How to write a script that will enable PS Remoting and run a command on target computers when you have admin access.

This is shown assuming you want to play an MP4 using VLC on multiple target computers as an example only.

How to do this on one machine:

  • Open Powershell as an Administrator on the source computer.
  • Download & Extract PSTools.
  • Use this command from within the extracted directory:
    .PsExec.exe \<computer> -u <domain><adminaccount> -p <password> -s powershell Enable-PSRemoting -Force
  • Setup the Powershell Remote Session:
    $creds = $(Get-Credential)$session = New-PSSession -ComputerName <computername> -Credential $creds
  • Get MP4 to the machine:
    Copy-Item -ToSession $session -Path <local-path-to-MP4> -Destination <remote-path-to-MP4>
  • Connect to the machine:
    Enter-PSSession $session
  • Get VLC:
    Invoke-WebRequest -Uri -OutFile vlc-3.0.3-win64.exe
  • Install VLC:
    .vlc-3.0.3-win64.exe /L=1033 /S
    This takes like 2 minutes.
  • Run MP4 file:
    C:Program FilesVideoLANVLCvlc.exe' <remote-path-to-MP4>

Replace <domain> with <computer> if you aren’t in a domain. To do this for all 3 at once, you’ll need to create an array of the 3 computer names:

$targets = @() $targets += "<computername1>" $targets += "<computername2>" $targets += "<computername3>" 

Then do foreach through the array doing this to each one for the entire script above, but modified to make them jobs instead so they’re done simultaneously:

$creds = $(Get-Credential); $($targets).foreach{ Start-Job -ScriptBlock{ .PsExec.exe \$_ -u <domain><adminaccount> -p <password> -s powershell Enable-PSRemoting -Force New-Variable -Name $_ -Value $(New-PSSession -ComputerName $_ -Credential $creds) Copy-Item -ToSession $(Get-Variable -Name $_ -ValueOnly) -Path <local-path-to-MP4> -Destination <remote-path-to-MP4> Enter-PSSession $(Get-Variable -Name $_ -ValueOnly) Invoke-WebRequest -Uri -OutFile vlc-3.0.3-win64.exe .vlc-3.0.3-win64.exe /L=1033 /S 'C:Program FilesVideoLANVLCvlc.exe' <remote-path-to-MP4> }; }; Get-Job | Receive-Job -Wait | Format-Table -AutoWidth; 

The last line is just getting the results of the job, but waiting for it to complete, then formatting that data into a table. It will probably be gibberish/useless.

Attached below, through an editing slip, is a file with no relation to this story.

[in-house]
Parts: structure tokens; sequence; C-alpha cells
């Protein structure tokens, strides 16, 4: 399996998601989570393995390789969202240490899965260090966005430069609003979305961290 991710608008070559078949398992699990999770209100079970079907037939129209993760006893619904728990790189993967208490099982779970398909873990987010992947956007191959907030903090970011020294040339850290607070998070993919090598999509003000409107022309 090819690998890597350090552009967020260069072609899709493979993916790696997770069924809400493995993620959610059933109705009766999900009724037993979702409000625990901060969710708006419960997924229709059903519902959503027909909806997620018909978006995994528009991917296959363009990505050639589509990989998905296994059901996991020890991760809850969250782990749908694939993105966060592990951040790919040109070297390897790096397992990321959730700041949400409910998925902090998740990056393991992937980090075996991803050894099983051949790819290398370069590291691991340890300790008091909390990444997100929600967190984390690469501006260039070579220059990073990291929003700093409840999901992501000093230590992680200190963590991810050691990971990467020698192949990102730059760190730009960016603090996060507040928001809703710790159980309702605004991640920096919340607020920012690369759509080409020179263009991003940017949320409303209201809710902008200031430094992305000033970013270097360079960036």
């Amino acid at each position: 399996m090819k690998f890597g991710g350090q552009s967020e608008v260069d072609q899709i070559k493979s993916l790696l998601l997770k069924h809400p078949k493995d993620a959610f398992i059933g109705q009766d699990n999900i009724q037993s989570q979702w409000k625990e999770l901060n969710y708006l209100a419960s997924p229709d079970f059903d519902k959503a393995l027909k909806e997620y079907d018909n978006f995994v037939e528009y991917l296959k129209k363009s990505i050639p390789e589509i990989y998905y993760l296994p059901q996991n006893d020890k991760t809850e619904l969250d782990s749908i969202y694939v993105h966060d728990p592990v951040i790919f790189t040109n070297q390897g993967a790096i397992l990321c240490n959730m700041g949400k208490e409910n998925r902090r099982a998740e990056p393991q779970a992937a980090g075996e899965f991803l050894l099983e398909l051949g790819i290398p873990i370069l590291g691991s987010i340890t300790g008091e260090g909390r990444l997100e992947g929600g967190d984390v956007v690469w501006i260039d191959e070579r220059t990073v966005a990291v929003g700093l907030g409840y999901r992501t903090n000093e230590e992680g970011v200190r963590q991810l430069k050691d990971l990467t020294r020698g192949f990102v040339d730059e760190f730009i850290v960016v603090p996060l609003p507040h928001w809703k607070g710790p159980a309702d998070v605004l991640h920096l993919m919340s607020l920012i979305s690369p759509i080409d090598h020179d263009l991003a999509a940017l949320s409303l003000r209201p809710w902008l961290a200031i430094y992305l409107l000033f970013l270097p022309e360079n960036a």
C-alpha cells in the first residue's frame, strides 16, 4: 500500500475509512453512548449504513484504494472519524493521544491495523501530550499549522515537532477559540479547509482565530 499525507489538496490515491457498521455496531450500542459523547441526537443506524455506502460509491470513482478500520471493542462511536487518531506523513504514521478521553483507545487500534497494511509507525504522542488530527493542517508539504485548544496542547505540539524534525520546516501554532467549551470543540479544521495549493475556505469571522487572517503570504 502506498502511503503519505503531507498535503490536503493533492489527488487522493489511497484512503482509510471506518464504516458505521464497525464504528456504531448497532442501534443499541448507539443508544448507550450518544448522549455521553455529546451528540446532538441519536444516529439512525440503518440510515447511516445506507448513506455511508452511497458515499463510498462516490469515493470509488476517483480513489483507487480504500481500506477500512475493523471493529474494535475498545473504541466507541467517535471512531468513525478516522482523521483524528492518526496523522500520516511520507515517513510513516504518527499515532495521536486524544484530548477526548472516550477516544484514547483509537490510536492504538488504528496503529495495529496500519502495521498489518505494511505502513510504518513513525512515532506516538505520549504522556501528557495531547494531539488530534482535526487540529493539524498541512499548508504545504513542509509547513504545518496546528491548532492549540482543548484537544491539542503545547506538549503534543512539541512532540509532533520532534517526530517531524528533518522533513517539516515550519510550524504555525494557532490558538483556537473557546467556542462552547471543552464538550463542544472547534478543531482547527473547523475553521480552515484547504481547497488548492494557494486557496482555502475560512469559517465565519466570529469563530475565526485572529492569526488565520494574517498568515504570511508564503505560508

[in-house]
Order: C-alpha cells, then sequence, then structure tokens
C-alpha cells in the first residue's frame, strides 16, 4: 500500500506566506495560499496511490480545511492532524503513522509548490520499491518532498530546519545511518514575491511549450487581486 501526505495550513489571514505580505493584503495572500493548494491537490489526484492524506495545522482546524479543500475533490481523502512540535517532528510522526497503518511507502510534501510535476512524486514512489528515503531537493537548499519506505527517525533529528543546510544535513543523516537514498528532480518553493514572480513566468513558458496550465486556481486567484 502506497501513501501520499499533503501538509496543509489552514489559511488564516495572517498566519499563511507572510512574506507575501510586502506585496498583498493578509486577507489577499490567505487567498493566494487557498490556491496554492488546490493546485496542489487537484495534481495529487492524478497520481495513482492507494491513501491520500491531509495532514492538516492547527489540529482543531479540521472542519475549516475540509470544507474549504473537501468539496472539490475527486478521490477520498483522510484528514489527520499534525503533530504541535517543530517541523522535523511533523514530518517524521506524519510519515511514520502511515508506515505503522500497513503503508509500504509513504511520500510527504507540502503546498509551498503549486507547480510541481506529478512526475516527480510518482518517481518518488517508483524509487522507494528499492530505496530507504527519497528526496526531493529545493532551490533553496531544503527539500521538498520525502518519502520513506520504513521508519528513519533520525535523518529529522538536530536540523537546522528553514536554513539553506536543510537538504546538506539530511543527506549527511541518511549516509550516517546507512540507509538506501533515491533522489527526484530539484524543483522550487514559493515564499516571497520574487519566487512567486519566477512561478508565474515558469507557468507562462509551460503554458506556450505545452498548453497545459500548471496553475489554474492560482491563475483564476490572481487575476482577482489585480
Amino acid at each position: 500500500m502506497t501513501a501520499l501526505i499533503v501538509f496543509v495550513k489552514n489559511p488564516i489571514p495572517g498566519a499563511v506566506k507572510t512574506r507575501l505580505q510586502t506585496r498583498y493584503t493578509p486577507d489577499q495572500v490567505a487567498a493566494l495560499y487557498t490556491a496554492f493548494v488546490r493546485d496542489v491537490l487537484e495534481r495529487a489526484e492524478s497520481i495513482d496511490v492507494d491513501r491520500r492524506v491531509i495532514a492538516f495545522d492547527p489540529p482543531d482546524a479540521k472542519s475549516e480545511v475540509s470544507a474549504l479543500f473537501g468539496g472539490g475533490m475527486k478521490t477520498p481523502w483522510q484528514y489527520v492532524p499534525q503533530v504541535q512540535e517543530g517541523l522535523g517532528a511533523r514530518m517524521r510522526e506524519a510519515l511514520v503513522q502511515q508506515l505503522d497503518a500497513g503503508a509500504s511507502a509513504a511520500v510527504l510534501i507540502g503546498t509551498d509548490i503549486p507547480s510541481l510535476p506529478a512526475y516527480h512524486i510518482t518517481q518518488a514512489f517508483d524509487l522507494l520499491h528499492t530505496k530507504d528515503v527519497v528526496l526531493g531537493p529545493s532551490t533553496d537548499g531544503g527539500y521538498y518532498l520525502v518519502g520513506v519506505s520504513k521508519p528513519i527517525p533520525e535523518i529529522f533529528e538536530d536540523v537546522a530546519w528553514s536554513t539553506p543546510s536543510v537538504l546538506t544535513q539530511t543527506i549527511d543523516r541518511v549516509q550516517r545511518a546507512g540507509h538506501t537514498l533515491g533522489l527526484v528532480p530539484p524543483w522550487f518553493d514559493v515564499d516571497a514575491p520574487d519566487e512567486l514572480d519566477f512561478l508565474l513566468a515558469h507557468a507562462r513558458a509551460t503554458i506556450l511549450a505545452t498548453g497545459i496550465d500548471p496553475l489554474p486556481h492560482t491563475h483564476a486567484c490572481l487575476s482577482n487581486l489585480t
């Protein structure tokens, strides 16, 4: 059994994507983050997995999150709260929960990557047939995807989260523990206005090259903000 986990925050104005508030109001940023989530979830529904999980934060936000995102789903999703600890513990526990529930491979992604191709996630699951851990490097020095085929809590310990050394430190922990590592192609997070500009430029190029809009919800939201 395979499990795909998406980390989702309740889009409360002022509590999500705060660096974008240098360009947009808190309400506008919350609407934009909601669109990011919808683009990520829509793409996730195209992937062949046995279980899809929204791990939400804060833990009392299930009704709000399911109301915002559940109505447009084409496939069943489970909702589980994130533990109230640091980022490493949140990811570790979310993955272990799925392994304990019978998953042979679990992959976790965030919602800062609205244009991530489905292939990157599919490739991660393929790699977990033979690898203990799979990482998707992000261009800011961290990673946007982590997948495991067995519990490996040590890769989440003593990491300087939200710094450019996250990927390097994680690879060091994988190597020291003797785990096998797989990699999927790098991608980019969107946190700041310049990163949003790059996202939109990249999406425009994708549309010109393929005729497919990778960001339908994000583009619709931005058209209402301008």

You could have the array that’s created be an associative array with the key being the credentials object and the value being the session object so that you can use different Admin credentials based on the machine being accessed and just swap that out for the $creds variable. So something like $($_).key possibly (not sure as I know .keys is a method for an entire array).

If you want the script to be 100% automated so you don’t have to enter credentials, run this command when creating the script:

read-host -assecurestring | convertfrom-securestring | out-file C:mysecurestring.txt 

Enter your password then press Enter and it will be in the file for later. This is a one way to store a password and when I type this: Hello, how are you? It comes out as this after conversion:


Not sure if that’s all you need to reproduce the password or if that’s somehow system/user dependent. I’d still protect that file regardless and give it very strict permissions. But anyway…

Then replace $creds = $(Get-Credential); with this:

$username = "<domain><adminaccount>" $password = Get-Content 'C:mysecurestring.txt' | ConvertTo-SecureString $creds = New-Object -TypeName System.Management.Automation.PSCredential -ArgumentList $username, $password 

Then it will auto-set the credentials needed assuming all target computers need the same admin credentials. I’m sure there’s enough here to figure out how to do it with different credentials by system.

Use the following to clean the source computer of leftover items after the script runs:

Remove-Job * Remove-PSSession * 

Don’t include it in the Script because trying to remove a job when it’s still running will just cause the command to fail, and you wouldn’t want to remove the PSSession mid-script for obvious reasons.

submitted by /u/WonderfulWafflesLast
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